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NCF responds to PAC report on the progress of adult social care reform

The National Care Forum (NCF) – the leading association for not-for-profit social care has responded to the publication of the Public Accounts Committee (PAC) report into the progress towards the reform of adult social care in England since the last election.

Today’s report comes as chronic understaffing, significant underfunding and a lack of availability and accessibility to care and support services, are putting sustained pressure on local authorities, providers, and wider communities. The PAC is calling for stronger leadership, long-term financial support, and a clear workforce strategy to address key shortfalls in the adult social care sector. In particular, it finds that the absence of a long-term funding settlement and the lack of any tangible plans, targets or milestones beyond 2025 concerning.

Vic Rayner, CEO of NCF said: “The Public Accounts Committee builds on and reinforces the findings of the National Audit Office’s report last September. That report found that DHSC has drastically scaled back its ambitions for system reform and underdelivered on its workforce pledges. Today’s report goes further and concludes that the government has fallen very short of its manifesto pledge to ‘fix the crisis in social care’ and is failing to meet most of the commitments contained within People at the Heart of Care. The conclusions of the report speak for themselves:

  • ‘It is far from clear if Integrated Care Systems are making a demonstrable different to adult social care delivery…. in health-dominated systems.’
  • ‘We remain unconvinced as to whether the Department knows if it is achieving value for money from the additional funding going to adult social care’ due partly to the nature of short-term emergencies ‘top-ups’ and ineffective uses of public funding.
  • ‘Local authorities are having to plan and commission adult social care services against a backdrop of fragmented and uncertain funding’.
  • ‘The Department has still not produced a convincing plan to address the chronic staff shortages in the long-term… it falls short on providing leadership on pay and ensuring parity of esteem with equivalent NHS roles.’
  • Long-awaited workforce reforms are way behind schedule and too dependent on a ‘novel’ payment system’.
  • ‘The Department faces significant challenges in delivering its ‘vision’ for adult social care reform, and Parliament and the sector must be able to hold it to account for its progress.’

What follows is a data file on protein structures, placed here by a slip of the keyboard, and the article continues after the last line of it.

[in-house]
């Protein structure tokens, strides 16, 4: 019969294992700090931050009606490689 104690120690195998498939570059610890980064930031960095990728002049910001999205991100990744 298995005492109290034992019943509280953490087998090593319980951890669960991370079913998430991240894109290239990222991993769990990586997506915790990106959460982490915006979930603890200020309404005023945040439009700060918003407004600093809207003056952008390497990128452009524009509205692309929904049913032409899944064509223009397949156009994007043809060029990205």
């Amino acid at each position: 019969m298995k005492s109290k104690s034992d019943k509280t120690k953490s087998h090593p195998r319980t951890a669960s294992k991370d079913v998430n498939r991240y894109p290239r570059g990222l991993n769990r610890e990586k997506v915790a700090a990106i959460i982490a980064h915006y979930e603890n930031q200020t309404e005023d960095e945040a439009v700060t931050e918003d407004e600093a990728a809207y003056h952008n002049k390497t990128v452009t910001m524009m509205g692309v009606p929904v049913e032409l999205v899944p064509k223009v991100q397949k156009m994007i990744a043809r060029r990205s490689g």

“We are in an election year and any party wishing to become the next government must take the learnings from both of these reports if it is to be credible and effective in its plans to tackle the inequalities which see hundreds of thousands of people wait for assessments and care packages due to collapsing accessibility and availability of care. They need to speak up for care.

“We must reframe the story of social care. A future government must take a long-term, strategic approach to investment in adult social care as a key part of the nation’s infrastructure that will benefit everyone. It must see the full potential of social care as a public service which unlocks economic growth, enables people to return to work, reduces demand on other public services and enables people to live good, meaningful lives with their loved ones in their communities.

“We call on everyone who shares our vision for sustainable and fair social care to speak up for care and ensure that we cannot be ignored during the election campaign and its aftermath.

“We believe NCF’s ‘must haves’ of the next government reflect what the Public Accounts Committee has recommended:

  1. Think social care first because it matters to us all – ensure that people care about social care like they do the NHS and understand its central role in joined up health and care for people.
  2. Improve the pay, terms and conditions of the social care workforce – care work is intrinsically skilled and valuable and must be remunerated to reflect this.
  3. Invest in People, Not Profit – adult social care should be for people, not profit.
  4. Create an economic growth strategy for adult social care – social care is a large employer contributing £55.7bn to the English economy, making it an essential part of the national infrastructure.
  5. Enshrine Rights, Fairness and Choice for people in a National Care Covenant – co-produce and set out clearly the mutual rights and responsibilities of citizens, families, communities and the state.”
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